Fly fishing gear

Chris Dollar: Bait and tackle tips for a successful bottom fishing trip

The curtain is closing on another summer angling season, and this one wouldn’t be complete without a good old-fashioned bottom fishing trip.

In our part of the Chesapeake Bay, that usually means settling on a patch of live bottom or casting from shore, and it’s catfish, stripes, white perch, and blotch that bite. Although the occasional black drum or even the croaker or something else that hits your line.

When I say the best bottom fishing from a boat is on live bottom areas, I mean oyster bars or artificial reefs. Of course, historically, the Chesapeake was famous for its prodigious oyster “rocks,” and while it’s sadly just a shell of its own, ongoing efforts to rebuild the marine habitat of the bay are encouraging.

Still, the bay has plenty of good bottom fishing spots and as such they are also popular. Above the Bay Bridges, the shoals of Sandy Point, Podicory Point, Snake Reef and Belvidere Shoal draw a crowd. Below bridges, wet a line at Hackett’s Point, Tolley Point or Thomas Point Bar.

On the other side of the bay, just inside Chester and Eastern Bay, you will find fish. Further south, Holland Point bar, Lower Choptank and Cedar Point do the same. Locating that good piece of living background means the difference between catching on and wondering what you’re doing wrong.

If there are already boats installed in your “place”, be courteous and choose another one nearby that does not clutter them too much but still allows you to play. If you arrive empty but your neighbor catches up to you, make a strategic change – rising tide, falling tide – or leave completely for another location.

As for the gear, again simple, that’s all you need. I like the six to seven foot medium-fast action rod paired with a size 2,500 reel loaded with a 12-pound test braid, which is more sensitive than mono and lets you feel the shot better. But if you have kids or beginners aboard the mono, the braid can be a lot more hassle than it’s worth.

The type of bait you use depends on the type of fish you are looking for. For example, place the animated bloodworms. But these have been way overpriced and of poor quality in recent years. Most bait and tackle stores now carry hookworms.

Catfish will eat cut alewife or chicken livers works well. Night owls, clams, soft or peeler crabs, squid, prawns, regular shrimp – all used by bottom anglers – can catch a variety of species. Sip! and FishBites also bring strikes.

Commercially manufactured upper/lower platforms are easy to use. I really like the Chesapeake sabikis made by Hayabusa. Designed as ocean-style sabikis, these versions feature only two hooks in order to comply with Maryland regulations.

Bottom fishing is definitely on the more docile side of Wild Chesapeake. It doesn’t take much effort or equipment, and frankly that’s the point. There is a serenity that comes with anchoring, placing a rod in the holder and relaxing for a while as the world spins.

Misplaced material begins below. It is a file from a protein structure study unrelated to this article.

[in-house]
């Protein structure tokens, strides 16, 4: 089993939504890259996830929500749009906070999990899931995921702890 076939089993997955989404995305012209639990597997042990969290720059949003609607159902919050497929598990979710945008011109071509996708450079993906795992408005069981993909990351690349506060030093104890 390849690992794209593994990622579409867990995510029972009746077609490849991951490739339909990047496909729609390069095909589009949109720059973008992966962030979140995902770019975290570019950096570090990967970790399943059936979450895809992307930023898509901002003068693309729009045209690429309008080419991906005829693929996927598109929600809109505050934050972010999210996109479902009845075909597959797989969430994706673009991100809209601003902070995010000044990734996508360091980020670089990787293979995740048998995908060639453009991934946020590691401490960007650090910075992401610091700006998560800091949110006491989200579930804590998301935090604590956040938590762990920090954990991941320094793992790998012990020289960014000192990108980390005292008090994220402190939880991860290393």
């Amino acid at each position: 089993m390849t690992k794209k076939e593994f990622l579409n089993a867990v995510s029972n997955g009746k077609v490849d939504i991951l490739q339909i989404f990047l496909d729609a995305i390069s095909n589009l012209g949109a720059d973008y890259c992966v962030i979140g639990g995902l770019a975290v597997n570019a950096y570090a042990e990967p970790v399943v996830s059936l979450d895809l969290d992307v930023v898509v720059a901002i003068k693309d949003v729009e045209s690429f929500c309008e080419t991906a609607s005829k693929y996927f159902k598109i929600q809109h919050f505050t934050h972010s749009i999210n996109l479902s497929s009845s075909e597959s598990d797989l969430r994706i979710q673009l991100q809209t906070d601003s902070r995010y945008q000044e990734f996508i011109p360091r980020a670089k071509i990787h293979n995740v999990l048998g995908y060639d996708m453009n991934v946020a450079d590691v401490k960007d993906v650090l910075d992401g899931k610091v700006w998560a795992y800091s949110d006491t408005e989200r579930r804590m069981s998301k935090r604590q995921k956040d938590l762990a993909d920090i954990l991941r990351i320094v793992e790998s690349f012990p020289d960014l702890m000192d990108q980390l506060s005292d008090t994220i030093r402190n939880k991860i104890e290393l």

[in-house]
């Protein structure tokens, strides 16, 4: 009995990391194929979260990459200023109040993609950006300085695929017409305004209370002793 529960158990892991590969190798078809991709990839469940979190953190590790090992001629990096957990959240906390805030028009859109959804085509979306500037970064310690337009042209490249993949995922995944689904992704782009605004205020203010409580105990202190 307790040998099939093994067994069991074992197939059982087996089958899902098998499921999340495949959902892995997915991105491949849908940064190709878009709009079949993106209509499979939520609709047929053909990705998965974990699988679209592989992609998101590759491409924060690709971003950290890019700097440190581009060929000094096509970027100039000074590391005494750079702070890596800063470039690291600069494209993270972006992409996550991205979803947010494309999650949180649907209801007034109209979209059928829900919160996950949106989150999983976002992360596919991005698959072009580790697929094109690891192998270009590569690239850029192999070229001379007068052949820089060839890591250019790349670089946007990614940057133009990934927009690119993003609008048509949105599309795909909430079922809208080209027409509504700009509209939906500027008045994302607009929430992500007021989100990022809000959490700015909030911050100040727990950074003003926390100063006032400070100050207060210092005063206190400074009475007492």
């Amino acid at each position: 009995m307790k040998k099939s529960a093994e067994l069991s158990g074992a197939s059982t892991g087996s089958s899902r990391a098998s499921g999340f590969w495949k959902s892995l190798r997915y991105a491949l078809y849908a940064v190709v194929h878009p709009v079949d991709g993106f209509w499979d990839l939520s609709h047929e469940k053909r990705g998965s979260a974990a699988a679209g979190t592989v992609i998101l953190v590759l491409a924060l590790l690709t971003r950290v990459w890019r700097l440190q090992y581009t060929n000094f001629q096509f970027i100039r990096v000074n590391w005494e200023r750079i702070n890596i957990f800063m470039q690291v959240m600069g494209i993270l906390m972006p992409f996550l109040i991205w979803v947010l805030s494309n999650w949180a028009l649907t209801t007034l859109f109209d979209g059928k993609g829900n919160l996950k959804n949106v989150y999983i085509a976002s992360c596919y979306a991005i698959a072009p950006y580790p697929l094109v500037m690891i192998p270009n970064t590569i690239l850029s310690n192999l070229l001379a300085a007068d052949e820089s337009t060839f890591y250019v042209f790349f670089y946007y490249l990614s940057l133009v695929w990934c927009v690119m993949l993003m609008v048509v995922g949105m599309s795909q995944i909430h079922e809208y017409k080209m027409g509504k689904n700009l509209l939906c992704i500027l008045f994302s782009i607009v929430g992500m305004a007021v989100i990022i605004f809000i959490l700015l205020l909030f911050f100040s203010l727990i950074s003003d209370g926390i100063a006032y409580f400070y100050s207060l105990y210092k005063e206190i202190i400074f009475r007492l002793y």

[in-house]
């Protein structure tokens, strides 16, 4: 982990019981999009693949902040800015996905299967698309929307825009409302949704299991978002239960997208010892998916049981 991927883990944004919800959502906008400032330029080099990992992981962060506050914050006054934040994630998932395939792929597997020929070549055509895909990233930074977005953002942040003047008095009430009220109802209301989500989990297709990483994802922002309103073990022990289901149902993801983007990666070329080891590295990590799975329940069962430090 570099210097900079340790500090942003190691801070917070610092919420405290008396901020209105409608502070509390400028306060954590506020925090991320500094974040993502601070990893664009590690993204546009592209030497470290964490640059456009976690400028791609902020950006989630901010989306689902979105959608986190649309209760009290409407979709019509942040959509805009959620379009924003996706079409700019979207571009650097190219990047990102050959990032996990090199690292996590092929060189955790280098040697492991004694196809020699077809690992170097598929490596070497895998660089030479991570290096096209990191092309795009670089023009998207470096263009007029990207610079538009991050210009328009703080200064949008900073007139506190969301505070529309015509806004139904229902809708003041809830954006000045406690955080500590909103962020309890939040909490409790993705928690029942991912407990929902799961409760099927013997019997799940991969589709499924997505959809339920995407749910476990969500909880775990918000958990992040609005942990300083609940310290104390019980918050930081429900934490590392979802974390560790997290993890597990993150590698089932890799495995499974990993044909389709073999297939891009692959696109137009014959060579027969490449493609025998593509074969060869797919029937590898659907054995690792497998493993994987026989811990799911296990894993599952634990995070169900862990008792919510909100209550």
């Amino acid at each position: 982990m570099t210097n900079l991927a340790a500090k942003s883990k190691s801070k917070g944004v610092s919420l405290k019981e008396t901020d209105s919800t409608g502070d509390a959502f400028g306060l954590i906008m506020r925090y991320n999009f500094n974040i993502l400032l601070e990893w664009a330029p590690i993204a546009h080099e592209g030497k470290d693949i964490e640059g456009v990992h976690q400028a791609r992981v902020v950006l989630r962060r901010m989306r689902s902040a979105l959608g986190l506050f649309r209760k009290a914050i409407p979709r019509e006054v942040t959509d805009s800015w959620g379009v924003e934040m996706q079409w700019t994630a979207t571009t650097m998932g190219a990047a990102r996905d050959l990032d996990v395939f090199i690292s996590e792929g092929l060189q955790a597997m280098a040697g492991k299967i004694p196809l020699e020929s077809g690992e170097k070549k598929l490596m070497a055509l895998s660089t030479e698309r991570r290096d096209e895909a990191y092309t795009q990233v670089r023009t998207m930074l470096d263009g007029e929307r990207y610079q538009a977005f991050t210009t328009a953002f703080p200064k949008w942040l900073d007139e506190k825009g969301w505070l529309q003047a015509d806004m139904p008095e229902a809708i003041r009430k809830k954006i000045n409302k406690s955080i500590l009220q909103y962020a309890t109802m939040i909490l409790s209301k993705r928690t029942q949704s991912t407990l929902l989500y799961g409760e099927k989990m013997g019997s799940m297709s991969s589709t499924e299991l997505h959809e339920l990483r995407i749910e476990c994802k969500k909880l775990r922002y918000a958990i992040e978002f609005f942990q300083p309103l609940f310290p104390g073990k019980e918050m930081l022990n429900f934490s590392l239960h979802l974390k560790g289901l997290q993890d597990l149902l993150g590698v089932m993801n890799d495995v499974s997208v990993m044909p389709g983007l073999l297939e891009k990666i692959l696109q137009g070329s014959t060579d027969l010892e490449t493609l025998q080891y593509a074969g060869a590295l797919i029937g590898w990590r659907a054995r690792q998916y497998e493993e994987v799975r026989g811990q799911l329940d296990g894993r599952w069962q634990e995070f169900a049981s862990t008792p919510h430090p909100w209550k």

I can hear the moans and moans now, and believe me, I feel you, really. I, too, look forward to the day when stricter regulations — if not an outright ban — are implemented on the industrialized menhaden fleet that operates in the lower Chesapeake Bay.

And many people are working diligently to achieve this goal.

Until then, you can voice your opinion on the latest menhaden management plan being reviewed by the Atlantic States Marine Fisheries Commission. You can do this by attending a public hearing – the one in Maryland is a hybrid between one-person and a webinar, or send a written comment via email to [email protected] In the subject line, type Atlantic Menhaden Draft Addendum I.

Comments will be accepted until 11:59 p.m. on September 30.

Sept. 1-Oct. 15: Dove Season, Premier League. Fifteen birds a day.

September 7: Free State Fly Fishermen’s Reunion. Captain Tom Hughes on fly fishing in Chesapeake. Davidsonville Family Recreation Center (7 p.m. to 9 p.m.), 3789 Queen Anne Bridge Road, Davidsonville. Contact Ryan Harvey at [email protected]

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September 13: “Celebration of Conservation” from CCA Maryland Central Region Chapter. 1623 Brewing Company, Eldersburg, 6 p.m. to 10 p.m. Tickets at centralregion22.givesmart.com.

September 17: Free State Fly Fishers monthly knotting session with Tim Ruthemeyer from 10 a.m. to noon. Davidsonville Family Recreation Centre, 3789 Queen Anne Bridge Road, Davidsonville. Contact Ryan Harvey at [email protected]

September 17: The Pasadena Sportfishing Group’s “Children’s Fishing Derby”. 7:30 a.m. to 11:30 a.m. at Fort Smallwood Park.

September 22: “Past, Present, and Future of Striped Bass: A Chesapeake Perspective.” Join the bay experts for the third episode of the three-part series about the future of this iconic game fish. Sign up at fishtalkmag.com/chesapeake-perspective.

September 23-25: Fourth Annual Tangier Classic, Crisfield MD. Details at tangierclassic.com.

September 26: Maryland and Potomac River Public Hearing for Menhaden Fisheries Management Plan. 6-8 p.m. Hybrid meeting, in person at the DNR Tawes Building, C-1 Conference Room, 580 Taylor Avenue, Annapolis.

Send calendar listings, news and photos to [email protected].